Tempting Candies, Creepy Costumes, Carved Jack-o-Lanterns and Spooky Decorations usher in the Halloween Spirit. Most of us embrace this holiday, its frights and the treats with immense enthusiasm and have a ghostly good time. But the same can’t be assumed about our pets. Some pets love the hustle and bustle of Halloween, while others will find this spooky holiday a bit stressful. In fact, this spooktacular night could even make it tricky to keep your pets safe and free of stress.
Delicious Feasts, Dangerous Treats
Halloween is a time for celebration, excitement and umpteen kinds of treats. Children love to go trick or treating and often share their acquired treasures with their pets. Although appetizing and delicious, the treats can often be hazardous to the pet’s health. It, therefore, is best to keep those candies stashed away in a safe place. Sometimes, a few pets might get attracted to the fascinating glow sticks that contain toxic liquid and that may prove dangerous to their health. Popular Halloween plants such as pumpkins and decorative corn are generally considered relatively nontoxic. In fact, Pumpkins, as such, are good for health but sometimes they may cause digestive upsets in pets who try feeding on them; especially, the rotting pumpkins that may harbor bad bacteria. To keep yourself sorted beforehand, you could take a look at the range of supplements that contain good bacteria and help improve digestive health of your pets. Afterall, good bacteria have great benefits.
(If you suspect that your pet has consumed something that’s dangerous for them, call your Veterinarian immediately for assistance.)
Festive Decorations, Playful Occasions
Pets can easily knock over a lit pumpkin and the next thing you know-- everyone frantically pacing around to manage things. For that matter, curious kittens might find the decorative candles a great toy to play with, all to end up being burned or singed by candle flame. Or they might even find those fake spiders or carved out pumpkins posing a serious threat and decide to destroy them. Sometimes, the stress arising from changes in your home may make your pet nervous or frightened. Your costume clad canine might even try to run away from the activity around it. So, it is usually best to secure your pets in separate, quiet rooms, away from the Halloween festivities. Keeping some treats and toys to keep your pets’ company can be a great idea too. Let your furry friend too have a great Halloween!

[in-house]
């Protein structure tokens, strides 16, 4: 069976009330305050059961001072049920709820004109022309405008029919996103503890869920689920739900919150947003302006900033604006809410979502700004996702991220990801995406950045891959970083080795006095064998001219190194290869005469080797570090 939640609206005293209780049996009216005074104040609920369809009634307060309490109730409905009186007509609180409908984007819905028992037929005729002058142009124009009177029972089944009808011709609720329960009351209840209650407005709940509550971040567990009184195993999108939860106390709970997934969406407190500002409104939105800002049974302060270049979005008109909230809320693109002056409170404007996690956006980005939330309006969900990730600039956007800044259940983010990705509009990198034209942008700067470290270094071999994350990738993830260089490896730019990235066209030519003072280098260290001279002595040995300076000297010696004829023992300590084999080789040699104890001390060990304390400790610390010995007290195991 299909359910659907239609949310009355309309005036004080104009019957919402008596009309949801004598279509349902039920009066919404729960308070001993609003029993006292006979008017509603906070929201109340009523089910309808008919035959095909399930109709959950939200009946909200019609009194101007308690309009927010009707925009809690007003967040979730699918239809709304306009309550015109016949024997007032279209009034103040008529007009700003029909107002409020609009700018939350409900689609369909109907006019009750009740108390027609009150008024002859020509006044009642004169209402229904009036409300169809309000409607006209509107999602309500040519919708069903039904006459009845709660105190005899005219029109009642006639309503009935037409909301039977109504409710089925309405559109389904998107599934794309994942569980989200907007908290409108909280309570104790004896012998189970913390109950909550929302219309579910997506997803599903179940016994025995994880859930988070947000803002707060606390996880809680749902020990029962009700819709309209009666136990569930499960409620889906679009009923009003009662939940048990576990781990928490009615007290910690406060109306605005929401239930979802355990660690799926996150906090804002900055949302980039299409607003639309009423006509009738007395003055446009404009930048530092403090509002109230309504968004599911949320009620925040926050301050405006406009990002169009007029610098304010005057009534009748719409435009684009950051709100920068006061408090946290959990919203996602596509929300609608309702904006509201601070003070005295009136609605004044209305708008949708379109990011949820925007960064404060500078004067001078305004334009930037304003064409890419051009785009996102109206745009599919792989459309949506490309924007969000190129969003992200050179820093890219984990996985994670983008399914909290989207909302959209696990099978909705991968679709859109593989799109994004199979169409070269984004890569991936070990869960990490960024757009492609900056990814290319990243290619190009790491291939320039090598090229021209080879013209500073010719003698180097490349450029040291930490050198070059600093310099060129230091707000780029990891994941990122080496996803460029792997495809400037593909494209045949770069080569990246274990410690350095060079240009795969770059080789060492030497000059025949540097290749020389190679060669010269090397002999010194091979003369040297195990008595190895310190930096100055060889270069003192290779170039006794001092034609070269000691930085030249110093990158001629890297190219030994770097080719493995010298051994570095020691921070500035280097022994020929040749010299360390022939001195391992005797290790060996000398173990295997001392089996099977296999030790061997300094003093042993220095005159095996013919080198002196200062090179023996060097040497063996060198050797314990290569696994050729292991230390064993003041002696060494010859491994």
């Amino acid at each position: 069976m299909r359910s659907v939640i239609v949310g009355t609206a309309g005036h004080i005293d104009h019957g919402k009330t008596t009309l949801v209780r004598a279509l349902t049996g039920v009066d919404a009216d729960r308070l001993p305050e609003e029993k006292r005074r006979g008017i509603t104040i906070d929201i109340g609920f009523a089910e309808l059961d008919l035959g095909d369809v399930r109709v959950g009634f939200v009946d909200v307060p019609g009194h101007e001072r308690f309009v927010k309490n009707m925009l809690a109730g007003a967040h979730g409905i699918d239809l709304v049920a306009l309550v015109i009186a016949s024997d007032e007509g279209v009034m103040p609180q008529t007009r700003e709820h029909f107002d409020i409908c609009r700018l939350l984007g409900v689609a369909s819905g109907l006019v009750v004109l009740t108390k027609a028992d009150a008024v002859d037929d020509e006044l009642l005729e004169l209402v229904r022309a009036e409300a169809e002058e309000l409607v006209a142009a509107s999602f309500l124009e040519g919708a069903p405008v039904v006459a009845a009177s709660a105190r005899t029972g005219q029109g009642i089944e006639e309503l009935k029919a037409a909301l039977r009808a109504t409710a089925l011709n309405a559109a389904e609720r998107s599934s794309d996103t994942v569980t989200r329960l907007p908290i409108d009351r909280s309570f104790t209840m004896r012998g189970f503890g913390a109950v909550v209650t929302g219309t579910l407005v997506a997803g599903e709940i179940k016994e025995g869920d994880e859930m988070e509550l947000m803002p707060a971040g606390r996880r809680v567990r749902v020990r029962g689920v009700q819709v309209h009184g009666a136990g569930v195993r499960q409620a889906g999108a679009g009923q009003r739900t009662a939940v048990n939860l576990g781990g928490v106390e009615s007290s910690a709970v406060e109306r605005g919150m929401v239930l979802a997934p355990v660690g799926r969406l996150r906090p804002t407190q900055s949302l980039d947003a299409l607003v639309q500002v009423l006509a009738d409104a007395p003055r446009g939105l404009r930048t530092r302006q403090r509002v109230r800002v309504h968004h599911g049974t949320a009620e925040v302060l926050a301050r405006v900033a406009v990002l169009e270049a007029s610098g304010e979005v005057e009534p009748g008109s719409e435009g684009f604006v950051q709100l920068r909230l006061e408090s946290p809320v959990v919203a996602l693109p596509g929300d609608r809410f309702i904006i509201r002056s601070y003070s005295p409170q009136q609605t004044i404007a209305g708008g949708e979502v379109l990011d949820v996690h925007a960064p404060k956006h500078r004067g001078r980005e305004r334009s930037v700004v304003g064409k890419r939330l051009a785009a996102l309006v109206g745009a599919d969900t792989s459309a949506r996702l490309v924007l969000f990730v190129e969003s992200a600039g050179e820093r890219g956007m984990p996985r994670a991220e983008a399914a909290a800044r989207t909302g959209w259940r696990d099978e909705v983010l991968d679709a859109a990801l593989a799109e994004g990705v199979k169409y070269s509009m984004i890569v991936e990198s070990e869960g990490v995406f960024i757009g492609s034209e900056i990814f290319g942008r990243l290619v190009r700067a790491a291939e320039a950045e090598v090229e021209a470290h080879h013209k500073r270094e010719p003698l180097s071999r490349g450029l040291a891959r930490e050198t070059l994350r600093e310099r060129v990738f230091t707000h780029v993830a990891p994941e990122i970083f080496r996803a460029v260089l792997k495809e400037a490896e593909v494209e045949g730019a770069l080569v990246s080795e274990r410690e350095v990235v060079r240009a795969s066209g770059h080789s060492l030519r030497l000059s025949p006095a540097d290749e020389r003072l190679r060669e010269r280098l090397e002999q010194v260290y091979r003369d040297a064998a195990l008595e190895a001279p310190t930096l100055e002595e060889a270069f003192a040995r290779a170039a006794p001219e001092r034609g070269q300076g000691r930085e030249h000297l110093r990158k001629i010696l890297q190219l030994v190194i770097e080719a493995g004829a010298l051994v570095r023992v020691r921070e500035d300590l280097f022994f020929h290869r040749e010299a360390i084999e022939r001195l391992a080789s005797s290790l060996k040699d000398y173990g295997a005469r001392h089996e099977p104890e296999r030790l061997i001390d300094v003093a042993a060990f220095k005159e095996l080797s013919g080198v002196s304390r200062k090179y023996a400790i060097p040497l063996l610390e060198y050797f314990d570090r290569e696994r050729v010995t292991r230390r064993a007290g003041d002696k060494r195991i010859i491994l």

Uneasy Prowls, Stressful Howls
The continuous knocking on the door by Trick-or-Treaters can be highly stressful for the pets at home. Dogs or Cats that aren’t social enough, may often become hyperactive or nervous and end up darting outside the house or continuously barking out of nervousness. Pet Parents also need to be careful about the costumes they adorn or the ones that they put their pets in. For some pets, wearing a costume may cause undue stress. Don’t put your dog or cat in a costume unless you are sure that the costumes won’t bother them, are comfortable and safe. A tucked tail or folded down ears are signs that your pet is uncomfortable. Also, make sure that your pet has a proper collar or ID tag on it that may act as a lifesaver, just in case they decide to take a walk away from the commotion. Calming Chews are a great formula to keep them calm and prevent stress issues.
For more helpful products to keep your pets calm and healthy, go to our website Animalhealthwarehouse.com
Hippity- hoppity Spring has sprung and we have an extra bounce in our step! The sun is out and shining, the snow is melting, the birds are chirping, and Easter is just around the corner.
Just like humans, dogs react differently to cold. Below are helpful tips to acclimate your dog to the effects of the brisk winter months. Allow your dog to adapt to the cold in small amounts. Bring them